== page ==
When Scala DSLs Fail

The hot new contender in the space of interal DSLs (domain-specific languages as libraries) is Scala. Scala is, as is implied by its name, a language that is designed to scale from small one-off scripts to large enterprise applications. It is a statically typed language, and in many ways can be seen as a successor to Java. It also compiles to JVM bytecode. Similar to Ruby, Scala has a flexible syntax, which makes it an interesting choice to develop internal DSLs for (like Ruby on Rails).

The most popular web application framework for Scala is Lift. On its website it is described as follows:

Lift is an expressive and elegant framework for writing web applications. Lift stresses the importance of security, maintainability, scalability and performance, while allowing for high levels of developer productivity.

In Lift, more configuration is done in Scala code rather than in XML files like in a framework like Seam. Consequently, simple typing mistakes are typically caught by the compiler. One area where mistakes are still easily made are in its XML-based language for constructing user interfaces. I won’t milk this one too much, we know the trick by now, but let me demonstrate what happens when a programmer makes mistakes in templates.

Mistake #1: mistyping a class name

What happens if my satanistic fingers force me to type hellWorld, instead of helloWorld:

<lift:surround with=”default” at=”content”>

 <h2>Welcome to your project!</h2>

 <p><lift:hellWorld.howdy /></p>


We get no error at compile time. At runtime, however something odd happens.

It does display the “Welcome to your project!” message, and the list item with “Home” on it is part of our global template. But where did our howdy message go?

In the console we see the following;

In a way this is an acceptable message, but shouldn’t this be an error?

Mistake #2: mistyping an opening tag

This is a nice one. Instead of typing “surround” in our template, we misspell it as “surrond”. A honest mistake. How does Lift deal with this?

<lift:surrond with=”default” at=”content”>

 <h2>Welcome to your project!</h2>

 <p><lift:hellWorld.howdy /></p>


This is what we see when we load the page:

line 4 does not exist? I’m pretty sure that it does… Looking at the stacktrace, I see it has to do something with XML parsing, but other than that, the message is kind of unexpected.

Alright, one more, then it’s been enough.

Mistake #3: mistyping a template block name

Let’s now misspell some more, we’re getting good at it.

<lift:surround with=”default” at=”conent”>

 <h2>Welcome to your project!</h2>

 <p><lift:hellWorld.howdy /></p>


Again, no compilation errors. When we load the page we see the following:

No error message on screen, or in our console. What happened here? We only see the global template and nothing from the content we just defined. This, of course, has to do with the fact that we’re defining a template that’s never actually called. It’s subtle, but can be tricky to find.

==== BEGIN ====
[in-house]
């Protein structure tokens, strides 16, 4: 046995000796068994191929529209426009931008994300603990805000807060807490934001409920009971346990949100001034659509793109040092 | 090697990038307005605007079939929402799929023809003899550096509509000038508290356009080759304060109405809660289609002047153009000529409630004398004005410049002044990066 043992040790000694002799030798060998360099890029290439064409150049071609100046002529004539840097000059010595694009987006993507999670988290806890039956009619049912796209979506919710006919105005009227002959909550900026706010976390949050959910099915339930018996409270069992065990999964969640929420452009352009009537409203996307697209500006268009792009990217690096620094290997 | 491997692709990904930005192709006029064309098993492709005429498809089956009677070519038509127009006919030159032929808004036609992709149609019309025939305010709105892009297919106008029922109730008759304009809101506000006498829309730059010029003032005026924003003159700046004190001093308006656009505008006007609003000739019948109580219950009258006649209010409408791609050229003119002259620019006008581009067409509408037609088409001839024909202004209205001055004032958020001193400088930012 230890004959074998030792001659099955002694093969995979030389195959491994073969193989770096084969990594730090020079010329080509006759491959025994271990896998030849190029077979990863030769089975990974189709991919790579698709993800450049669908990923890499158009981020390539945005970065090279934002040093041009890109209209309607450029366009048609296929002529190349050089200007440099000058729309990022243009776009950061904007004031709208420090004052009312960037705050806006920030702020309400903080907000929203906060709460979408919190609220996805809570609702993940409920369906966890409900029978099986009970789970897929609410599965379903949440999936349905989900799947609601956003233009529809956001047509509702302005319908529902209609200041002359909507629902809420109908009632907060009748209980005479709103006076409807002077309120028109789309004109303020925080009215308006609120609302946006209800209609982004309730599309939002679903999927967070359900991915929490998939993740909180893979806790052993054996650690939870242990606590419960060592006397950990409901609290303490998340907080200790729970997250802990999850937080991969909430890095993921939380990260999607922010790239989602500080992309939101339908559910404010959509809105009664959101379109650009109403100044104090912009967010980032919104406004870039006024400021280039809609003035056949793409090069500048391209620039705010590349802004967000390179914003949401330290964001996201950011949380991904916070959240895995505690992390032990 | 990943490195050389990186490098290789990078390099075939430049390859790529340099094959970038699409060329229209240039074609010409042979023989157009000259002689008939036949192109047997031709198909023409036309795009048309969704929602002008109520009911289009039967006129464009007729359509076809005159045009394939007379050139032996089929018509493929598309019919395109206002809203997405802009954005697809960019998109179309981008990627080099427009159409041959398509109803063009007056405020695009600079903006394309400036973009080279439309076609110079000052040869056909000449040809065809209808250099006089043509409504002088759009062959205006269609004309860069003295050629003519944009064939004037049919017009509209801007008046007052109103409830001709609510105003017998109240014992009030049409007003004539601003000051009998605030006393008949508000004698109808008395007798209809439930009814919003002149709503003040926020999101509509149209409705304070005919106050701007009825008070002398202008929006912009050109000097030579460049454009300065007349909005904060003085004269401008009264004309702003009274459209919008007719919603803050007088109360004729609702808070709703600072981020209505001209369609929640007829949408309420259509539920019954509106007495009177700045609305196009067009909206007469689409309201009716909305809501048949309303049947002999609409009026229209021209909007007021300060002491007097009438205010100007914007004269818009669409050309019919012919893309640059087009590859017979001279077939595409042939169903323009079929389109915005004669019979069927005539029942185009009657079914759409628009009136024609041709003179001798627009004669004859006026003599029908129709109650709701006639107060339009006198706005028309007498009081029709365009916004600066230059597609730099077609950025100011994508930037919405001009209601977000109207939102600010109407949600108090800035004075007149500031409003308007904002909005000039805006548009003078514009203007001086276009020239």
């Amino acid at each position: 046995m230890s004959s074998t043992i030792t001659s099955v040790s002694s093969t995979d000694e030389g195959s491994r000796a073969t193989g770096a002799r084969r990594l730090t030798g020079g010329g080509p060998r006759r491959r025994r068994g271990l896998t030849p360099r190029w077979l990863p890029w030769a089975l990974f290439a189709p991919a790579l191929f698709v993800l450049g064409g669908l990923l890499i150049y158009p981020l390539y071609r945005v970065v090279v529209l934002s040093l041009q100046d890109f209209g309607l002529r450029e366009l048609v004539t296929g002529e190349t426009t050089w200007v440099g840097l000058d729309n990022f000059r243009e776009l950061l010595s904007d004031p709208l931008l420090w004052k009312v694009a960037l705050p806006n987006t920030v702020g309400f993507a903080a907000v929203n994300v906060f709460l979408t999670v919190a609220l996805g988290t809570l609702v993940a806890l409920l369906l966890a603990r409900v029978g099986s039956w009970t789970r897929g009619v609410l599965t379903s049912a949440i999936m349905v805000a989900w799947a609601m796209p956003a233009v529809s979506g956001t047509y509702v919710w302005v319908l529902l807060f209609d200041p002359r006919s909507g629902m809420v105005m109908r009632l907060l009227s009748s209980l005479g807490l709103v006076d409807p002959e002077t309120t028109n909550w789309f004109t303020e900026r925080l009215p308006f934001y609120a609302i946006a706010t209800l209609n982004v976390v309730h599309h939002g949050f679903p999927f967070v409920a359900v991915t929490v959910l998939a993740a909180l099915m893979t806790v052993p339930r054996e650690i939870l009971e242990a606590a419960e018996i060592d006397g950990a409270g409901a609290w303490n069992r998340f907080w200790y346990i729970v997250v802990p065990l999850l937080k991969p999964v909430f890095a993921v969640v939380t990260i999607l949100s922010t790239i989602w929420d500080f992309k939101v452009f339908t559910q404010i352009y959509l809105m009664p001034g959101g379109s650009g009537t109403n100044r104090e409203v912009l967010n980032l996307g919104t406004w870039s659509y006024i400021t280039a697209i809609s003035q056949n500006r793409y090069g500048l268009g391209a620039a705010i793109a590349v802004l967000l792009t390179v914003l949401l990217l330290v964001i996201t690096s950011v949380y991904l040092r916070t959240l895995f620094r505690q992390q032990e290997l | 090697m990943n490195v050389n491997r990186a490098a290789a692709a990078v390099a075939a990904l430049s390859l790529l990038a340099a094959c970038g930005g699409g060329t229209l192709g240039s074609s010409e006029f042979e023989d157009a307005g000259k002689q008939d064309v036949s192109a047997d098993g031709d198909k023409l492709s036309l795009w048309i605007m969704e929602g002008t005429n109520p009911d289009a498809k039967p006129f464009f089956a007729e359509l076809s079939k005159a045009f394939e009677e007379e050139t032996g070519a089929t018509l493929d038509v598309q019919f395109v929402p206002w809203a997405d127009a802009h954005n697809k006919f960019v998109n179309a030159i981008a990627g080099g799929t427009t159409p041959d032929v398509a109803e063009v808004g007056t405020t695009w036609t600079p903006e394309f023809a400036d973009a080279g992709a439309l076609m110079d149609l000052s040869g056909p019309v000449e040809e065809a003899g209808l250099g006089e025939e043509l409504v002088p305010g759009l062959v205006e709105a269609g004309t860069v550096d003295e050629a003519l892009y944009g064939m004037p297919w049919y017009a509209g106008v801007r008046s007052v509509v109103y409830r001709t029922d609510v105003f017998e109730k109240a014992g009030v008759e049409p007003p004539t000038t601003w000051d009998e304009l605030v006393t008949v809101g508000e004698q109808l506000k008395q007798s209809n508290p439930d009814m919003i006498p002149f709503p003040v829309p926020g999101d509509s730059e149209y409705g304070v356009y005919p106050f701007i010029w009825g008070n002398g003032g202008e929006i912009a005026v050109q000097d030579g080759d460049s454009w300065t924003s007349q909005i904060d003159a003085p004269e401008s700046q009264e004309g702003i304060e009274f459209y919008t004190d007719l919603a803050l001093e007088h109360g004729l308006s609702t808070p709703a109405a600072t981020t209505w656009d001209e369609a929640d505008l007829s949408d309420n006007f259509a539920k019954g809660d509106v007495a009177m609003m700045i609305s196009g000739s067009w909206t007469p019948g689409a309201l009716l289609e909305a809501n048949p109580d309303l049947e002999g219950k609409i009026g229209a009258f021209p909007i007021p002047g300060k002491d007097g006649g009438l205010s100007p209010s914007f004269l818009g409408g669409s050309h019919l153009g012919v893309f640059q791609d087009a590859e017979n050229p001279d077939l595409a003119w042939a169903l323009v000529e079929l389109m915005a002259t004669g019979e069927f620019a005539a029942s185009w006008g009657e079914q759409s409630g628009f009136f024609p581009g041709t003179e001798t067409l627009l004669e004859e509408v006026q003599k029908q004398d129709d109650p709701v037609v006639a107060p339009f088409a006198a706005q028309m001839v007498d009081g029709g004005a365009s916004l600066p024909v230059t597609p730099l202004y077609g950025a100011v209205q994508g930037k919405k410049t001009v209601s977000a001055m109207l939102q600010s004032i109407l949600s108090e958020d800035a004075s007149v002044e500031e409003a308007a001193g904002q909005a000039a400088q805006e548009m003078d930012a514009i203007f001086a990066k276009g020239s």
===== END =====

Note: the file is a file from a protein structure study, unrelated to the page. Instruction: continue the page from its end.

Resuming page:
Enough already, we get it!

Ok, ok. I know. You get my point. Statically typed framework fail to detect errors that are encoded in strings and XML files. So what can we do to fix this (other than IDE support)? Well, the obvious thing is stop abusing strings and XML files in this way. If we find an acceptable way to encode these things in Scala we can check a lot more. Lift takes its first steps towards this by doing configuration in its Boot class. There are a few Scala DSLs that make database queries statically verifiable. Still, the user interface part breaks.

To fix this I attempted to build a simple version of WebDSL as an internal DSL in Scala. What follows is a piece of code that defines a user interface using this DSL:

This piece of code defines an entries template. The template renders a header saying “All entries”. Underneath we see a list of all Entry objects (Entry.all). For each entry there is a list item with a form. The entry’s name and text are displayed and there’s a button to delete the entry from the database. Simple and elegant (in my opinion).

The nice thing is that when I misspell one of the UI constructs, I get an error:

So the error is found at compile time, which is nice. However, are these errors very helpful?

value buton? Is a buton supposed to be a value? In our domain-speak we’re attempting to define a page element here, not a value. The good thing about error messages as you compile is that you see that something is wrong early, and typically can see clearly where the error is. The error messages, however, are not always very helpful, and hardly ever domain specific (“No such page element: buton” would have been a great error message).

But there’s another error in the code I just showed and the compiler didn’t catch it at all. The thing is that listitems cannot appear just anywhere, they have to appear within lists! The list construct was left out. That’s easily fixed:

What this example shows is that although we can catch many errors by creating an embedded DSL in Scala, there are definitely limits. Additionally, there is no way to give domain specific error messages at compile time (unless we extend the compiler), error messages typically expose the underlying implementation. Yes I admit it, the code to construct a button and define its logic is actually a method call.

So although internal DSLs in a statically typed language help you to find certain types of error faster, the error reporting is far from perfect. This is one of the strong points of external DSLs as we will see in a future post. Update: This post, to be exact.